Evangelicals fighting for religious liberty have tried to resist efforts to confine expressions of faith to within church walls, and have pushed for greater protections for their beliefs in the workplace and public life—particularly when it comes to increasingly unpopular ones around LGBT and life issues.
“It’s not the ability to have a religion and practice it in your house of worship; it’s the ability to have a faith and practice your faith wherever you are,” said Sen. James Lankford, a Baptist from Oklahoma who introduced a 2017 bill defending conscience protections.
“There is a long tradition of providing this protection—especially in the abortion context—and that tradition was, until very recently, a bipartisan one,” according to Richard W. Garnett, professor at Notre Dame Law School.
“To me, there should be nothing particularly surprising or troubling about an administration—this one or any other—deciding that the civil rights [office] should allocate resources to make those protections meaningful.”
OCR is already tasked with enforcing several nondiscrimination and conscience protection statutes, including the Church, Coats-Snowe, and Weldon amendments. But the new division indicates that such cases will take greater priority under Trump.
“Unlike the administration’s useless gestures around the Johnson Amendment, these regulations signal meaningful enforcement of existing protections for religious liberty,” said John Inazu, a law professor at Washington University and a First Amendment expert.
“But it’s important to remember that this emphasis is merely executive branch policy that can—and in all likelihood, will—be narrowed or reversed by a subsequent administration.”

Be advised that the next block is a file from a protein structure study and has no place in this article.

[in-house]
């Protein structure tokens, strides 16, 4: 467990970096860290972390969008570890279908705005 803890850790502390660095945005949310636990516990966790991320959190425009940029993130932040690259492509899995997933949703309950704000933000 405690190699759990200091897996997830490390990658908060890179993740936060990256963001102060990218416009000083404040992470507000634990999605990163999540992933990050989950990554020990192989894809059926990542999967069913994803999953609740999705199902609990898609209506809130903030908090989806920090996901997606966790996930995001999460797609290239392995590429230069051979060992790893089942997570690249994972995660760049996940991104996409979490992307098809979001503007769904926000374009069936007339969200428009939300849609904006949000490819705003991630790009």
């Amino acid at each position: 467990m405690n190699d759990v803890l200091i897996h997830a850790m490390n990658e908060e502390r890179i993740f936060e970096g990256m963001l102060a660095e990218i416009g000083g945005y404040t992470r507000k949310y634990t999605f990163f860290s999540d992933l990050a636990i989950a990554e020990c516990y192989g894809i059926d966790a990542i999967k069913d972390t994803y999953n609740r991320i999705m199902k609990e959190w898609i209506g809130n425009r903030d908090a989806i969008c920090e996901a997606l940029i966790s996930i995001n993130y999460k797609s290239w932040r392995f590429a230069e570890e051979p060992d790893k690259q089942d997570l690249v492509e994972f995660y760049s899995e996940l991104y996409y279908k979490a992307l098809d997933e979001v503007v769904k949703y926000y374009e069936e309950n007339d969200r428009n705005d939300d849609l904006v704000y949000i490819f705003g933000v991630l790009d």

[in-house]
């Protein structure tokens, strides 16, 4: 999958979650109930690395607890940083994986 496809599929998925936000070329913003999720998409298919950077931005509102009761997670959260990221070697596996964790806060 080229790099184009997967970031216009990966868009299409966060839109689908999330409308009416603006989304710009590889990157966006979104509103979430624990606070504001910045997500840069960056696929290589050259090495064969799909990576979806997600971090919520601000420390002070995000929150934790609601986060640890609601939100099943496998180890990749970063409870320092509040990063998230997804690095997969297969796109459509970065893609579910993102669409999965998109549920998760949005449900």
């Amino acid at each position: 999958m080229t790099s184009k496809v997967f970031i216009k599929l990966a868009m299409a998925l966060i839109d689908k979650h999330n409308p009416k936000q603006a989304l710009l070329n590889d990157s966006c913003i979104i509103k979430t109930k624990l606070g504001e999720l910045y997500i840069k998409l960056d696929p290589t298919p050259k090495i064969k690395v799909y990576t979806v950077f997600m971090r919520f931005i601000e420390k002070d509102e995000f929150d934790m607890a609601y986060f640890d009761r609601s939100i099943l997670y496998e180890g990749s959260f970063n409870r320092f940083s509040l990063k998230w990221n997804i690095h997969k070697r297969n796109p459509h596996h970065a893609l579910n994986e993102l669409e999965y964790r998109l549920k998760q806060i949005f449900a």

Already, the conscience division has drawn criticism from civil groups concerned that the protections will be used as a license to discriminate, particularly against gay or transgender patients, as well as from abortion rights groups.
Everett Piper—the president of Oklahoma Wesleyan University, which sued the federal government over the ACA birth control mandate—and Montse Alvarado—executive director of Becket, a leading religious liberty law firm which represented the Little Sisters of the Poor in their contraceptive fight—spoke at the HHS announcement and applauded the new office, as did Jewish and Muslim representatives.
“I just want to say how good it is to be here thanking [HHS and OCR] rather than suing them,” Piper quipped.
Russell Moore, president of the Southern Baptist Convention’s Ethics and Religious Liberty Commission, also applauded the move.
“I am thankful that HHS recognizes how imperiled conscience rights have been in recent years in this arena, and is actively working and leading to turn the tide in the other direction,” he said in a statement. “Health care professionals should be freed up to care for the bodies and minds of their patients, not tied up by having their own consciences bound.”
In recent years, Christian pharmacists have fought in court for their right to decline to dispense emergency contraception. A 2015 case in Washington ruled against pharmacists who refused to carry the drugs; however, state law allows that “an individual pharmacist with religious objections may refuse to fill the prescription if another pharmacist working for the pharmacy does so.”
Prior to the new division, the Trump administration had appointed multiple pro-life advocates to positions of leadership within HHS, including former Americans United for Life president Charmaine Yoest and former National Right to Life lobbyist Teresa Manning, who reportedly stepped down last week.